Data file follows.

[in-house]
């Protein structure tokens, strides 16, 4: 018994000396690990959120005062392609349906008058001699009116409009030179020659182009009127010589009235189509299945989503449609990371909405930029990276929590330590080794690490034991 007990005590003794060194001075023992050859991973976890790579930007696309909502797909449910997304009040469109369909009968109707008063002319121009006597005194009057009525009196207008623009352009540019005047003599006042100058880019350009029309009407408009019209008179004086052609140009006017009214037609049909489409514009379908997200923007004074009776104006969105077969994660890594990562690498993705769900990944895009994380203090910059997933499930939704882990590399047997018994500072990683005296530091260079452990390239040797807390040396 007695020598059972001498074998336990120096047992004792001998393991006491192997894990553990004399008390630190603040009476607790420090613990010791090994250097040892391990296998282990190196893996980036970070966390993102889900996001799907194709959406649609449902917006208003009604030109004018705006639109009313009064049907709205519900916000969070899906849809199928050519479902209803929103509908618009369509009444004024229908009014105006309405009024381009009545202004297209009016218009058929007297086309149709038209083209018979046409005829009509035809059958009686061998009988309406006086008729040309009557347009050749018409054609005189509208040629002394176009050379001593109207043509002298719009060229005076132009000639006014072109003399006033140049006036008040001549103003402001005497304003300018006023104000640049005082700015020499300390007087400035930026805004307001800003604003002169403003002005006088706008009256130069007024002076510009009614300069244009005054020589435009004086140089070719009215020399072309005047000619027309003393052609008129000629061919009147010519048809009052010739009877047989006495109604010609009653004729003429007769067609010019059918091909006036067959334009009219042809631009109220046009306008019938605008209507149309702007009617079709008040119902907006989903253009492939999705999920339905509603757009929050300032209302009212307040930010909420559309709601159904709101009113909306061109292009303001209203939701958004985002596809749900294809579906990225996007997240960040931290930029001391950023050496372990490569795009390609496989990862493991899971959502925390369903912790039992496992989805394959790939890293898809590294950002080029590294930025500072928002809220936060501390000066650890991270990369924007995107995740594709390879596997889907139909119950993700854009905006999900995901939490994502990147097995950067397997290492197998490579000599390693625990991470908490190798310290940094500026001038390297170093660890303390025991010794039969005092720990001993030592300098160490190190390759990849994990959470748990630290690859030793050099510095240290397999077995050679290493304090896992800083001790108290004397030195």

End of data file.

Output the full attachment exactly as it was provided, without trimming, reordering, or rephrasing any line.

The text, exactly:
[in-house]
């Protein structure tokens, strides 16, 4: 018994000396690990959120005062392609349906008058001699009116409009030179020659182009009127010589009235189509299945989503449609990371909405930029990276929590330590080794690490034991 007990005590003794060194001075023992050859991973976890790579930007696309909502797909449910997304009040469109369909009968109707008063002319121009006597005194009057009525009196207008623009352009540019005047003599006042100058880019350009029309009407408009019209008179004086052609140009006017009214037609049909489409514009379908997200923007004074009776104006969105077969994660890594990562690498993705769900990944895009994380203090910059997933499930939704882990590399047997018994500072990683005296530091260079452990390239040797807390040396 007695020598059972001498074998336990120096047992004792001998393991006491192997894990553990004399008390630190603040009476607790420090613990010791090994250097040892391990296998282990190196893996980036970070966390993102889900996001799907194709959406649609449902917006208003009604030109004018705006639109009313009064049907709205519900916000969070899906849809199928050519479902209803929103509908618009369509009444004024229908009014105006309405009024381009009545202004297209009016218009058929007297086309149709038209083209018979046409005829009509035809059958009686061998009988309406006086008729040309009557347009050749018409054609005189509208040629002394176009050379001593109207043509002298719009060229005076132009000639006014072109003399006033140049006036008040001549103003402001005497304003300018006023104000640049005082700015020499300390007087400035930026805004307001800003604003002169403003002005006088706008009256130069007024002076510009009614300069244009005054020589435009004086140089070719009215020399072309005047000619027309003393052609008129000629061919009147010519048809009052010739009877047989006495109604010609009653004729003429007769067609010019059918091909006036067959334009009219042809631009109220046009306008019938605008209507149309702007009617079709008040119902907006989903253009492939999705999920339905509603757009929050300032209302009212307040930010909420559309709601159904709101009113909306061109292009303001209203939701958004985002596809749900294809579906990225996007997240960040931290930029001391950023050496372990490569795009390609496989990862493991899971959502925390369903912790039992496992989805394959790939890293898809590294950002080029590294930025500072928002809220936060501390000066650890991270990369924007995107995740594709390879596997889907139909119950993700854009905006999900995901939490994502990147097995950067397997290492197998490579000599390693625990991470908490190798310290940094500026001038390297170093660890303390025991010794039969005092720990001993030592300098160490190190390759990849994990959470748990630290690859030793050099510095240290397999077995050679290493304090896992800083001790108290004397030195």